Here’s evidence of the popularity and tolerance of nudity in New Zealand. A naturist group there, known as Free Beaches, has encouraged everyone in the country to celebrate an upcoming event in January. It’s called the “Day Without Togs”, was reportedly started in Spain in 2007, and will be celebrated on local beaches the last Saturday of January. (Understandably, the date’s not that popular among northern hemisphere naturists.) How many suitable beaches does New Zealand have? You can get a good idea from this Google Map. In our previous collection of articles, there were two related to New Zealand, both based on information from the blogger Naked Kate. Spencer Tunick should plan an installation in New Zealand, if he hasn’t already.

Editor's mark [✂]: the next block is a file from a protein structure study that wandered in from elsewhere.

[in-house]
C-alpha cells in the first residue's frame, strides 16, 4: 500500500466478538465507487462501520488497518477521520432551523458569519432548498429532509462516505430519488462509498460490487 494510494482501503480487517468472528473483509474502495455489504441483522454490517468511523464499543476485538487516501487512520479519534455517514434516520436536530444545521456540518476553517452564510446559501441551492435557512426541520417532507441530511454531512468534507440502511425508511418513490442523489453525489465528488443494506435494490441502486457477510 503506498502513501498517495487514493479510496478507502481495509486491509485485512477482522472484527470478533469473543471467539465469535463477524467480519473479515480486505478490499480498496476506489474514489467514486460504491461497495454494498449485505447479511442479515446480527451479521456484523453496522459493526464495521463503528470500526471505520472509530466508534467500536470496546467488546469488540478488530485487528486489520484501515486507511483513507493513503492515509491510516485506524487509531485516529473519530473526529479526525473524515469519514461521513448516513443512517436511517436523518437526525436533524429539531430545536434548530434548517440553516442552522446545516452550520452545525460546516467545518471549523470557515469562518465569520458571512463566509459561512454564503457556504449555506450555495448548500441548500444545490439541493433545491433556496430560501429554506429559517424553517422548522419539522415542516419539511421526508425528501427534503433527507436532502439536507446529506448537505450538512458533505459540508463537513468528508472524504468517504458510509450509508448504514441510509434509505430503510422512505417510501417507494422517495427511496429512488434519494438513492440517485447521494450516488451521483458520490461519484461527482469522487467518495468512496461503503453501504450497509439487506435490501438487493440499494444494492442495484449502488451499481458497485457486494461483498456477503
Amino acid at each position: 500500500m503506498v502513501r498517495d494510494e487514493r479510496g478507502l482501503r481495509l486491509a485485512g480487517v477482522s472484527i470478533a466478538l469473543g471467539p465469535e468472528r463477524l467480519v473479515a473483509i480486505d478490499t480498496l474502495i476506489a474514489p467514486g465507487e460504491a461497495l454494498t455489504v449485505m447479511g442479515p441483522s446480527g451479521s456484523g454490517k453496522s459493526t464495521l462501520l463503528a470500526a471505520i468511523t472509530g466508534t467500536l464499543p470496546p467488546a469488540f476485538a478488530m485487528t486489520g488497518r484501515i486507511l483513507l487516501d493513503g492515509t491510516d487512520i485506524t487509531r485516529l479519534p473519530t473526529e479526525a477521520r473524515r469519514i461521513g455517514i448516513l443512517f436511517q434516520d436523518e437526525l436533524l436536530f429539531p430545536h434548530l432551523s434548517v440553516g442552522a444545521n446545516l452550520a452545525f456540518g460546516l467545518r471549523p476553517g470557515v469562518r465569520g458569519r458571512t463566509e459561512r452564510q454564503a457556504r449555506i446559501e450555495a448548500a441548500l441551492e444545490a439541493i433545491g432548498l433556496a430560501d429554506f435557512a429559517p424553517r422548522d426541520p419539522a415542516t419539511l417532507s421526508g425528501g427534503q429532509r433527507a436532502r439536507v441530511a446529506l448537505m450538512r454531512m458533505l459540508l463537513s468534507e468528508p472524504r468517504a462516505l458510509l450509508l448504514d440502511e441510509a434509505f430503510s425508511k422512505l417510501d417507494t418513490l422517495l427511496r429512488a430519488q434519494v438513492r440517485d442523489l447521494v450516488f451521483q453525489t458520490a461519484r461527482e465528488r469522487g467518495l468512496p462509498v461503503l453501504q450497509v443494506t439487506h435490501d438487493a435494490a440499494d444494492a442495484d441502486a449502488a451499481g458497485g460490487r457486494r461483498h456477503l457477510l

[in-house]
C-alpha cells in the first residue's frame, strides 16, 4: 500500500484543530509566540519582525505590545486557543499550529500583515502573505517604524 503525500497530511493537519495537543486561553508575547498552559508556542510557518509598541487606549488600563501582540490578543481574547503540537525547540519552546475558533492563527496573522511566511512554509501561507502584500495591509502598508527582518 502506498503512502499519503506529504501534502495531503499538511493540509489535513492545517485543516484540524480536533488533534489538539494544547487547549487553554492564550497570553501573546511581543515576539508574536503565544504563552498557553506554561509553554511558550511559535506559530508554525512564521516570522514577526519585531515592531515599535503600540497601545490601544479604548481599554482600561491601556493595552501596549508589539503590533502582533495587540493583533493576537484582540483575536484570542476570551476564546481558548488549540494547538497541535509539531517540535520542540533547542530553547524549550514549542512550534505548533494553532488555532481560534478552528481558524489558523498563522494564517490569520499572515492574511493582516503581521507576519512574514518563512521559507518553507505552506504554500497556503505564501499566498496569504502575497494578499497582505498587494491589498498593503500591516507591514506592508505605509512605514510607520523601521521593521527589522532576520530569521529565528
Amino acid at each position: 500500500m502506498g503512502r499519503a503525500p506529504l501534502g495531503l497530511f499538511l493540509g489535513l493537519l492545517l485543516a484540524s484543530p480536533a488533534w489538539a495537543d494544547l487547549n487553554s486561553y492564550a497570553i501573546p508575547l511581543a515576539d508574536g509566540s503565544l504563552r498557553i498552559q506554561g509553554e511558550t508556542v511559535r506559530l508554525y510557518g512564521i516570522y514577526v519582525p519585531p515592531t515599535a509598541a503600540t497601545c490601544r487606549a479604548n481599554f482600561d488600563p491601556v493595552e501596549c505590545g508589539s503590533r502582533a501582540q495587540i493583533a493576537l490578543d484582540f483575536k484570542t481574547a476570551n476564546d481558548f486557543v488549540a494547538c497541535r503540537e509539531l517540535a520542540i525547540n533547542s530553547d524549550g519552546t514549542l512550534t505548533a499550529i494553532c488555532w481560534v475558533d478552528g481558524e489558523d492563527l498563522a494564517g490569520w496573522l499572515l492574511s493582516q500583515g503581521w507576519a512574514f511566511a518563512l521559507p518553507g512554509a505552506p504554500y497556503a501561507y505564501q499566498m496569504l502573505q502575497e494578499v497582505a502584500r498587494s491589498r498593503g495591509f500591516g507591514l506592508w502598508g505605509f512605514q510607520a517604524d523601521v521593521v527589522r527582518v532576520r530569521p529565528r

More: New Zealand nudists invite newbies for ‘Day Without Togs’ celebration

  • Auckland nudists encourage families to join them at pre-Christmas beach event
    That January beach event wasn’t even the first one this season in NZ. There was already one just before Christmas, promoted by an Auckland naturist group. It was called “Barely Three Days Before Christmas”. And it wasn’t the only one – there was another further south on the same day: “If you are down south we will again be celebrating the summer solstice with a nude swim at St Kilda beach Dunedin. 6pm December 22,” according to one person quoted in the article. Actually, why use the solstice to have a special day for a summer skinny-dip in New Zealand? Merely a few extra minutes of sunlight? The same thing must happen every day in the summer there. Unfortunately, the event wasn’t completely without incident. A park ranger did stop to question what was going on, but ultimately did not try to stop it.